|Author Name||FUKAO Kyoji (Faculty Fellow, RIETI) / KWON Hyeog Ug (Faculty Fellow, RIETI) / KIM Young Gak (Senshu University) / IKEUCHI Kenta (Fellow, RIETI)|
|Creation Date/NO.||July 2019 19-J-040|
|Research Project||East Asian Industrial Productivity|
|Download / Links|
This research analyzes economic dynamism by using establishment-level panel data constructed by using the following censuses conducted by the Japanese government "the Establishment and Enterprise Census of Japan," the "Economic Census for Business Frame," and the "Economic Census for Business Activity." The analysis revealed the following.
1) The majority of employment fluctuations are due to entry and exit of business establishments. Employment fluctuations due to resource allocation among surviving establishments was limited.
2) In the past, the main source of new employment creation was the entrance of single business establishments, but in recent years the role of newly opened branches of large firms has become comparatively larger.
3) Decomposition of labor productivity growth brought about by resource reallocation shows that the average improvement of labor productivity for new entries was 92,000 yen, the effect of resource allocation among surviving establishments was 56,000 yen, but that the exit of the establishments reduced labor productivity by about 137,000 yen.
4) The majority of the improvement in labor productivity was a result of branch establishment. The effect of M & A among the firms is limited and most of the improvements do not involve changes of ownership of the establishments.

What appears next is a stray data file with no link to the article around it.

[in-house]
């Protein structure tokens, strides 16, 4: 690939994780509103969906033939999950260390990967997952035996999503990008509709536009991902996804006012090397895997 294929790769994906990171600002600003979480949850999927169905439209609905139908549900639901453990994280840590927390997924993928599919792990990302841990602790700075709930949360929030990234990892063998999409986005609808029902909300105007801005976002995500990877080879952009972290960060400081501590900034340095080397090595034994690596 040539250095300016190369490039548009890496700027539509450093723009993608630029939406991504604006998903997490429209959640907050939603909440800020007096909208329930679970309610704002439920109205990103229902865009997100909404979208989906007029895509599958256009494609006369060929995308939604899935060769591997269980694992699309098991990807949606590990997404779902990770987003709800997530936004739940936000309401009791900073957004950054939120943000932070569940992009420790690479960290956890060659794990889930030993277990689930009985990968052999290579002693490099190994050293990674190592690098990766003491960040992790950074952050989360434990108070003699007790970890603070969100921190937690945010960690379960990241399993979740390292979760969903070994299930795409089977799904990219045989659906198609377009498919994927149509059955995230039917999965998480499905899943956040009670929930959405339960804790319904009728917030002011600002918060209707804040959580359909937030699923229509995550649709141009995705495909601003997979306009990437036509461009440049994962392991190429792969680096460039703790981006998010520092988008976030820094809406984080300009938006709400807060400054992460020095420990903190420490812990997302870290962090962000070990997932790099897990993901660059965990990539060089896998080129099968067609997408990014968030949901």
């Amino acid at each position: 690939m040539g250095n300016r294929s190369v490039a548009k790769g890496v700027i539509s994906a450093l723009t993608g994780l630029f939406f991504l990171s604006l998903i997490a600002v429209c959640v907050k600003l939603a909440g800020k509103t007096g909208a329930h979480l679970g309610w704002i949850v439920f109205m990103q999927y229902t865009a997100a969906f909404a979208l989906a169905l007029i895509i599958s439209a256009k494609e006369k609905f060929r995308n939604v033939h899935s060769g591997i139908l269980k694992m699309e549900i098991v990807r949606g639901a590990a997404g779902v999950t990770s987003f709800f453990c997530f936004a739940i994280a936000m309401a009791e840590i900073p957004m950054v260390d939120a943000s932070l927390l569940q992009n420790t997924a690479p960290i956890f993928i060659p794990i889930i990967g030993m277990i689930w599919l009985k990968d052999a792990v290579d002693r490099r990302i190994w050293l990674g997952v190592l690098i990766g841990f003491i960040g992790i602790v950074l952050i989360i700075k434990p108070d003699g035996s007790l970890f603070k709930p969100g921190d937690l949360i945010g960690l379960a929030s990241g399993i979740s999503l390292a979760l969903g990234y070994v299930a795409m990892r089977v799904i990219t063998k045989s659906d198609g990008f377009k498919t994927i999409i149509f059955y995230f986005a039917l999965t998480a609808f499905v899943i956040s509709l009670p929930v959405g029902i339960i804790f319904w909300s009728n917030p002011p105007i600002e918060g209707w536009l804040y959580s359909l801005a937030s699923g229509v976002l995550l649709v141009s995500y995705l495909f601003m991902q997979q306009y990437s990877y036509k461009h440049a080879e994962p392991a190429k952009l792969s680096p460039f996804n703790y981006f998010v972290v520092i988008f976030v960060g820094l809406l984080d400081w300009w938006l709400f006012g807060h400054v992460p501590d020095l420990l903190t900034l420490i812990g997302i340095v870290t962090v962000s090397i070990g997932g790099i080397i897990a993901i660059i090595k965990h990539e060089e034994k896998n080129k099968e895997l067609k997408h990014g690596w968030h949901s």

5) About 60% of the entry effect was from newly established firms.
6) Labor productivity (added value per employee) is highly skewed among business establishments, and more than half of value-added produced throughout the economy is from 20% of the top business establishments.
7) The growth rate of total factor productivity tends to be higher for industries with larger disparities in labor productivity among business establishments.
8) Most of the entry and exit effects are caused by the entry and exit of the small number of highly productive establishments. It is more prominent in non-manufacturing industries such as the accommodation and food service industry and the wholesale and retail industry.